A Friend of the Family

Aseries like Monster: The Jeffrey Dahmer Story raises familiar questions about the ethics of the true-crime genre, about whether it’s no more than rubbernecking entertainment. Peacock’s A Friend of the Family manages to head off many of those concerns from the start due to not just its laser focus on the victim of the crime and her family, but her direct involvement in the making of the series (Broberg serves, along with her mother, as a producer).

The real Jan Broberg is the first person we see, in a direct address to the camera prior to any of the scenes that dramatize her two kidnappings in the 1970s at the hands of Robert Berchtold (Jake Lacy), a neighbor and close family friend. She explains that the time period we’re about to see may feel like a different world, and if anything, she’s understating just how stark the contrast feels. Ensconced in a Mormon community in Idaho, the Broberg family lives in the kind of idyllic 20th-century suburbia that so much fiction still uses for ironic juxtaposition: a time of wood-sided station wagons, turquoise home decor, and doors left unlocked. At one point, an F.B.I. agent (Austin Stowell) even admits that he’s never before heard the term “pedophile.”

Affectionately known as “B,” Berchtold manages to ingratiate himself with the Brobergs as a second father figure of sorts via flattery and an acute awareness of how to exploit their insecurity and dissatisfaction for his own benefit. Berchtold’s initial kidnapping of Jan (initially portrayed by Hendrix Yancey and later by Mckenna Grace) is a strange story in and of itself, since it involves Berchtold concocting a tale about aliens in order to indoctrinate the impressionable young girl. But the events become more complex and profoundly bizarre, involving the oblivious complicity of Mr. and Mrs. Broberg (Colin Hanks and Anna Paquin), who both have separate sexual encounters with the man who kidnaps Jan.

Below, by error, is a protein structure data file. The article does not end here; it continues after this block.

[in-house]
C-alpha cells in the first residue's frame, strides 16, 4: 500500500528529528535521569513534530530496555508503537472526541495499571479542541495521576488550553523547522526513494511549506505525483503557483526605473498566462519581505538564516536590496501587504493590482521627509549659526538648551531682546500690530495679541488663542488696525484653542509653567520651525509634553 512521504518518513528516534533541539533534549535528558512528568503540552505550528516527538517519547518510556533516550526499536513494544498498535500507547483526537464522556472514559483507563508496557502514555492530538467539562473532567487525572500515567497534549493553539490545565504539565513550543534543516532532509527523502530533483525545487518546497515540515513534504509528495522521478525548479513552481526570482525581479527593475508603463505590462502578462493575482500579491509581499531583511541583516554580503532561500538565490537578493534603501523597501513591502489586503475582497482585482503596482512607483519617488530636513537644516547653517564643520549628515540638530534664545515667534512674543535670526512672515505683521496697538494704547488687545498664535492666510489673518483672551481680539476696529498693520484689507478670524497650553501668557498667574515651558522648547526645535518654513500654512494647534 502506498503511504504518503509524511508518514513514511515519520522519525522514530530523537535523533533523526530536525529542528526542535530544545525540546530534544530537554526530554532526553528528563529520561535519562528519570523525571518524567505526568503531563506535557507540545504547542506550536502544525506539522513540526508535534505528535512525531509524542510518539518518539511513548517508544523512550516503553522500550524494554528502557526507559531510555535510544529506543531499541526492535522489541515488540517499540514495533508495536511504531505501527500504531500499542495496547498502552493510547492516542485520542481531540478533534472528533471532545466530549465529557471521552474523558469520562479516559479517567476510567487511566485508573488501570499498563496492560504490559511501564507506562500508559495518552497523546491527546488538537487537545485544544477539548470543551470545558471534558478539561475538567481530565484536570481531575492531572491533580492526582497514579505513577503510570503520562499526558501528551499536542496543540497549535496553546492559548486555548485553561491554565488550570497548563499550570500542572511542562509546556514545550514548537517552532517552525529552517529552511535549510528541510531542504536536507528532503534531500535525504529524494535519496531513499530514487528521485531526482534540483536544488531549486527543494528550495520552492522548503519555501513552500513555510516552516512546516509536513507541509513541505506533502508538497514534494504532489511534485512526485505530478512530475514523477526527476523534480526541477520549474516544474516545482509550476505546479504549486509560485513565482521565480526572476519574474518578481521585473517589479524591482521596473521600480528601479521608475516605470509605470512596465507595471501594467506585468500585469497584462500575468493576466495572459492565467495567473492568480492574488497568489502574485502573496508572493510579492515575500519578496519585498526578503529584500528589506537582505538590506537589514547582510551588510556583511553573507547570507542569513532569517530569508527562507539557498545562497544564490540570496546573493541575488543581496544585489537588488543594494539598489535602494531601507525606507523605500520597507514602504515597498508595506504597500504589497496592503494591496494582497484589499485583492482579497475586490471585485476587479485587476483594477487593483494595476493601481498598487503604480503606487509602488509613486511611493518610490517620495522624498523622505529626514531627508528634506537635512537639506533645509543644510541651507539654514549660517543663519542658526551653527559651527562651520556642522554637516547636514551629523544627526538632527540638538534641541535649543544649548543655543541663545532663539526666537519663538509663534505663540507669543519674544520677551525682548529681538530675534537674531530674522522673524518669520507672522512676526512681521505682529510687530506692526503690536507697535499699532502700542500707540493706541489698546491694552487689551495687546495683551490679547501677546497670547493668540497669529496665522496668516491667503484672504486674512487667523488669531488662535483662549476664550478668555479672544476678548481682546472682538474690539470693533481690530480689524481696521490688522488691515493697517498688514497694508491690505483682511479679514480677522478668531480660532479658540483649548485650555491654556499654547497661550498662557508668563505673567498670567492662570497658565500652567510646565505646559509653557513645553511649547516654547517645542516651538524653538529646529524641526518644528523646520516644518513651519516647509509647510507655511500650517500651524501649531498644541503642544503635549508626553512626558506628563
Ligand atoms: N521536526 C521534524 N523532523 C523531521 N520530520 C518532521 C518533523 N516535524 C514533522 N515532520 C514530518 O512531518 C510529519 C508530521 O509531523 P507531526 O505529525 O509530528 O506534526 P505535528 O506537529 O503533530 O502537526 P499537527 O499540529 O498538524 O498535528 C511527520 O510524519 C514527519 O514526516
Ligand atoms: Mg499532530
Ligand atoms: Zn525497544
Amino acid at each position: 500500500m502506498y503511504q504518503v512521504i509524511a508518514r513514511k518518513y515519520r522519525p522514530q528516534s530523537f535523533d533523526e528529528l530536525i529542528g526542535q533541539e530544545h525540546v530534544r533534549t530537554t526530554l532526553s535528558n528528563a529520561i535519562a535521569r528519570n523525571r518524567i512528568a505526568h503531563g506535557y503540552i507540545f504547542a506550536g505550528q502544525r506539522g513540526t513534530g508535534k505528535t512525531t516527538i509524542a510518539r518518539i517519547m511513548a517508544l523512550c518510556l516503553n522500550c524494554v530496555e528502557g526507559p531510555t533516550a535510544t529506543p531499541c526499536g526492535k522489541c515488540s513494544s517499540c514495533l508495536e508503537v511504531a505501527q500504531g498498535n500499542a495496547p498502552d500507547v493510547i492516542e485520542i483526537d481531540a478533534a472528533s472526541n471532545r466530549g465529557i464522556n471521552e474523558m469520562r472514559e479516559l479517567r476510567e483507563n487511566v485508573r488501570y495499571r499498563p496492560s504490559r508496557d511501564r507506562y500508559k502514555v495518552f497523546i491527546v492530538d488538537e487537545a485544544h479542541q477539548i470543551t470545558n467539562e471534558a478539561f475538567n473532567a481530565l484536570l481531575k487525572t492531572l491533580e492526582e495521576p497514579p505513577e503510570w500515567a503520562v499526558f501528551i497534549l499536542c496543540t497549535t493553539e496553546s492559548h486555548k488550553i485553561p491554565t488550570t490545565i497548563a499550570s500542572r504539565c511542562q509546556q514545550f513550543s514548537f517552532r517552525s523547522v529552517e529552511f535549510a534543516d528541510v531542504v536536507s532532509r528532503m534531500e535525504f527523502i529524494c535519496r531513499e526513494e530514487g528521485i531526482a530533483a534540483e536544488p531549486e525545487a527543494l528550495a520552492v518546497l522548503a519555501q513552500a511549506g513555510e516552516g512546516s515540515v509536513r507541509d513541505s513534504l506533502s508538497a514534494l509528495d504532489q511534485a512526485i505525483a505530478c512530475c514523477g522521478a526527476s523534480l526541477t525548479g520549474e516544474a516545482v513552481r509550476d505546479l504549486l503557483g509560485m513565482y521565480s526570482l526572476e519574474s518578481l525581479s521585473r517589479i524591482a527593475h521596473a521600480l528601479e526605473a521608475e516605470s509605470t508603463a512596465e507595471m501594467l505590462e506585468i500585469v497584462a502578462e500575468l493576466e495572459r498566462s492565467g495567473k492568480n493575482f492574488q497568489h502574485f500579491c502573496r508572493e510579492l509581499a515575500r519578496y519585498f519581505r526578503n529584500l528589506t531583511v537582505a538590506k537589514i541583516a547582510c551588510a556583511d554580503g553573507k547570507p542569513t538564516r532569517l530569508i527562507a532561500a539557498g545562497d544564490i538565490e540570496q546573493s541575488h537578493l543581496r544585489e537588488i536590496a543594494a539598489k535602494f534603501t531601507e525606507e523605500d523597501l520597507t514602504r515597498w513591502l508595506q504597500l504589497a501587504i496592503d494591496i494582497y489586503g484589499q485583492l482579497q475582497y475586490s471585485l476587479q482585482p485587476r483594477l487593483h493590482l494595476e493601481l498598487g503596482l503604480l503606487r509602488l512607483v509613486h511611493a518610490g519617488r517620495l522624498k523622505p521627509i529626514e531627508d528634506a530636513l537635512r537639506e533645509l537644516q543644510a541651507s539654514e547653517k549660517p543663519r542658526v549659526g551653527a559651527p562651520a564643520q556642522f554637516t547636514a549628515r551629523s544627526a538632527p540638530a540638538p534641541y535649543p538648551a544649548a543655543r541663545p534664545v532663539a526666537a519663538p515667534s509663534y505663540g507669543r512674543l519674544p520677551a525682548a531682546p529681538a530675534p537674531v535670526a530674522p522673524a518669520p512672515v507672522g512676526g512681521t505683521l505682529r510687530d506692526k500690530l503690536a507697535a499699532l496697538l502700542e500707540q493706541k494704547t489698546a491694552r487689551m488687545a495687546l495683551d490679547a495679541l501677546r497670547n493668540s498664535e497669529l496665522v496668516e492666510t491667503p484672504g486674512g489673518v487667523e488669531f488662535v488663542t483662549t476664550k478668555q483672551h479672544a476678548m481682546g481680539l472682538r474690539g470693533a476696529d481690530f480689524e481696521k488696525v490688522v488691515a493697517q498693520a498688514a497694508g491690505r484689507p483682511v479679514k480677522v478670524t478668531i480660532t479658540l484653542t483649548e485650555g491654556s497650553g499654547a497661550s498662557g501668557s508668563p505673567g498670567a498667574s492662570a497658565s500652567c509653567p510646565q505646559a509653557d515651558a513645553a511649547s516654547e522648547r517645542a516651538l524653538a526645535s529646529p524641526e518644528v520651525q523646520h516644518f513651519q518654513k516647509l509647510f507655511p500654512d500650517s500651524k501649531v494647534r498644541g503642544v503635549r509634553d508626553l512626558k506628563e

The detailed sketching of this tangled web of deceit is what accounts for the expansive scope of A Friend of the Family. Where another Peacock adaptation, Dr. Death, spread itself thin in an attempt to psychoanalyze neurosurgeon Christopher Duntsch, A Friend of the Family is the rare case of true-crime storytelling being justifiably expanded. (By comparison, Netflix’s 2017 documentary about the family, Abducted in Plain Sight, feels rather compressed.)

By being allowed to see the ways in which Jan’s parents react to Berchtold’s actions, we recognize how deeply a culture of repression informs their behavior. Mrs. Broberg, for one, is seduced by the thrills of a relationship outside a long-established marital routine, while Mr. Broberg is blinded by his own perceived inferiority as an archetypal male provider. In their desire to repress and move on, they have no small amount of concern for how they’ll be perceived by their neighbors and, by extension, the church that the Berchtold family also belongs to.

At times, the series can feel restrained to the point of confusion; details like Berchtold’s therapy treatments are only vaguely alluded to, and the court proceedings that follow Jan’s initial kidnapping feel a bit hasty. That same restraint, however, allows A Friend of the Family to sidestep some common true-crime pitfalls: Because Jan is drugged much of the time, the six episodes made available to press don’t dwell on the graphic details of her sexual abuse, instead focusing on the psychological aftermath.

Likewise, A Friend of the Family elects to show Berchtold primarily from the outside rather than pretending to some special insight about his actions. Lacy plays him as a charming and hypnotic figure but allows enough tiny, desperate cracks in that demeanor to refute the idea of some all-knowing villain with near-supernatural foresight. He’s less a Machiavellian figure than a man capable of adapting to whatever comes from the seeds of chaos that he’s sown.

It’s nearly impossible not to evoke the cliché of this story being “stranger than fiction,” because that’s exactly how A Friend of the Family plays. We wouldn’t believe it without the knowledge that it’s true. All the same, it manages to ground itself in a truth that’s much more terrifying for how mundane it is: These events have as much to do with their central bogeyman as they do with a broader culture of conservatism that fosters parental self-involvement and naïveté.

By acinetv